“Jesus Christ is the same yesterday, today, and forever.”
-Hebrews 13:8 NRSV
I can’t tell you the last time I made an actual New Year’s resolution, but every year they stress me out. I’m all for goal-setting and self-improvement, and each year I ask every team member of our church staff (including myself) to think through what we can do better. It’s not the follow-through that bothers me, it’s the generation.
I typically don’t make a resolution because I get annoyed while making one. For some reason “lay off Coke” or “read more” just don’t cut the mustard as special or significant enough to pledge a year towards. There’s a part of me that needs to dream up something brand new that no one else has thought of, or a challenge so big and bold it’ll stretch the imagination – until something stops me and helps me realize the words of Quoheleth in Ecclesiastes 1:9: “There is nothing new under the sun.”
We don’t often like that sentiment, but I think it’s only depressing because we’re so addicted to “new.” Even if we like to eat at the same restaurants over and over again, there’s still a sense of excitement that new possibilities exist, and I dare say there might be economic panic and a sense of disease if the growth were to ever stop. We say we want construction to stop on Stacy, but what’s the saying, “If you’re not growing, you’re dying?”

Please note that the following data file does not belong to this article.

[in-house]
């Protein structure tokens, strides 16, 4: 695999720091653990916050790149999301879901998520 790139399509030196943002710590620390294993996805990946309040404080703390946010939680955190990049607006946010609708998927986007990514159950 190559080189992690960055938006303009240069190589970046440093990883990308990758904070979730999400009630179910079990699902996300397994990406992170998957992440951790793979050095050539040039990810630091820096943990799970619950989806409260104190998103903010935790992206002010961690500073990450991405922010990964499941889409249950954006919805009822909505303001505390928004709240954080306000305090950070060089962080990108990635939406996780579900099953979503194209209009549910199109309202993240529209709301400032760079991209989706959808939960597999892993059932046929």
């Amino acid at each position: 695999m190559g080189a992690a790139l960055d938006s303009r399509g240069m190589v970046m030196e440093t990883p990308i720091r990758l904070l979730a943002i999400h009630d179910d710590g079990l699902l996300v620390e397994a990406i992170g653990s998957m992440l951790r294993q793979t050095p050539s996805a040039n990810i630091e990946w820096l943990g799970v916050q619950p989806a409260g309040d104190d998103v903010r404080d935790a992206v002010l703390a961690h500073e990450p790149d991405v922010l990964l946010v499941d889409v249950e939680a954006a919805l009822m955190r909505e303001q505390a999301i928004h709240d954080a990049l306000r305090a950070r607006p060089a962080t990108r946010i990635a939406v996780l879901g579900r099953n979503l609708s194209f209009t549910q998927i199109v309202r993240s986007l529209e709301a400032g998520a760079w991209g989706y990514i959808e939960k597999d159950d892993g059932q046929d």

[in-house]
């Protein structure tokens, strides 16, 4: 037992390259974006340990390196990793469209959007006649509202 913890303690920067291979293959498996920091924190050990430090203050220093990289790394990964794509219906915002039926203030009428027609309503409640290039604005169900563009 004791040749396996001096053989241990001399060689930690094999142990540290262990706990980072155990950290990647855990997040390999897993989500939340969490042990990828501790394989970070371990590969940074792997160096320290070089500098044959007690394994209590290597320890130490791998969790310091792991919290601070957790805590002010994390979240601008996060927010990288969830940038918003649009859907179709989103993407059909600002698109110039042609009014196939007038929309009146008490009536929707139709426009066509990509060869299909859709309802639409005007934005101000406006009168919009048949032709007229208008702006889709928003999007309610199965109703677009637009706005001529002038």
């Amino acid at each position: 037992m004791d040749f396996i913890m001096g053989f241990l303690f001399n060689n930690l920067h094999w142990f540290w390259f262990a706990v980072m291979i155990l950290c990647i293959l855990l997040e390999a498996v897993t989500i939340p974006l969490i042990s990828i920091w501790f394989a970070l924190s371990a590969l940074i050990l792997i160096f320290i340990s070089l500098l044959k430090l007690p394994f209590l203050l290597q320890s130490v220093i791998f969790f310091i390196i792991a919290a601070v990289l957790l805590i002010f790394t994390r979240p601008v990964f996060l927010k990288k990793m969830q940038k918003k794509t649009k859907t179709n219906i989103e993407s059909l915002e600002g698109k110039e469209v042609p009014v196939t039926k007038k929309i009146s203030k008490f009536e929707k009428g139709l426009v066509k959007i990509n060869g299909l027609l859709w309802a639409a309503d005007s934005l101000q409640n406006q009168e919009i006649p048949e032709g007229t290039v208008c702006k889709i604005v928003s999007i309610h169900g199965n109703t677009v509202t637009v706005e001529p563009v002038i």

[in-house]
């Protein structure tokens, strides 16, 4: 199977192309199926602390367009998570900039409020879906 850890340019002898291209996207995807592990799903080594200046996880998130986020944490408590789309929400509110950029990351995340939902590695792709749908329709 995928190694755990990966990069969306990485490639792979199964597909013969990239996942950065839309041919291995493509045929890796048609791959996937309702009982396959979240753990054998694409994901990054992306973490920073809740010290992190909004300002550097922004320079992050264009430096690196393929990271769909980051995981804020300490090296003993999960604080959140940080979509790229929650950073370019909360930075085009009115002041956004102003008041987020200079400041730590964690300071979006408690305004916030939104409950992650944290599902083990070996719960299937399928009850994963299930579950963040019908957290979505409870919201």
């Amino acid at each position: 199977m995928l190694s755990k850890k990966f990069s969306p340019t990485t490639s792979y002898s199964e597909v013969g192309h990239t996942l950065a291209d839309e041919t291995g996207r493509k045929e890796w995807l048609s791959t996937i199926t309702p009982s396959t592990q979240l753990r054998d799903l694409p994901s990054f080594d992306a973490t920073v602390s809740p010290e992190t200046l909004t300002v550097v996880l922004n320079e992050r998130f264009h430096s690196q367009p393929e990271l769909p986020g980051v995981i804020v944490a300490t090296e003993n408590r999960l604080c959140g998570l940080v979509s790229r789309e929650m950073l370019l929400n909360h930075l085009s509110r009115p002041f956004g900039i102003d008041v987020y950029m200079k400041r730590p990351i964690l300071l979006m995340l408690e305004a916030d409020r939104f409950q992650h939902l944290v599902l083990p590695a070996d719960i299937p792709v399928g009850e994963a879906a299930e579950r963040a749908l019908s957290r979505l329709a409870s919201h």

The assertions in Ecclesiastes and Hebrews about “sameness,” are meant to call our proclivity towards upheaval into question. Does everything always have to be new? Or are there eternal truths, ancient teachings, and historic practices that actually serve us better?
If you read the opening of Hebrews 13 you’ll find very common practices of hospitality, charity, and fidelity that might seem second nature because of their longevity, but I can assure you they aren’t as common as you think. Yet most of us would read that list of practices and agree they are beneficial. Perhaps what we need less of are new endeavors and more focus on endeavors to re-create ourselves in the eternal wisdom and grace of God.
Pastor Adam will be leading us this Sunday in a service more commonly known as “The Wesley Covenant Service.” Each worship service will partake in their normal style of music, but both worship hours will be invited to participate more than usual in a liturgy of repentance, focus, clarity, and commitment. It will be an excellent time to realize that God hasn’t changed – and that’s a very good thing. I pray that you find it to be a reaffirmation that we aren’t the first ones in need of God’s grace, and praise God it’s been there for a long time.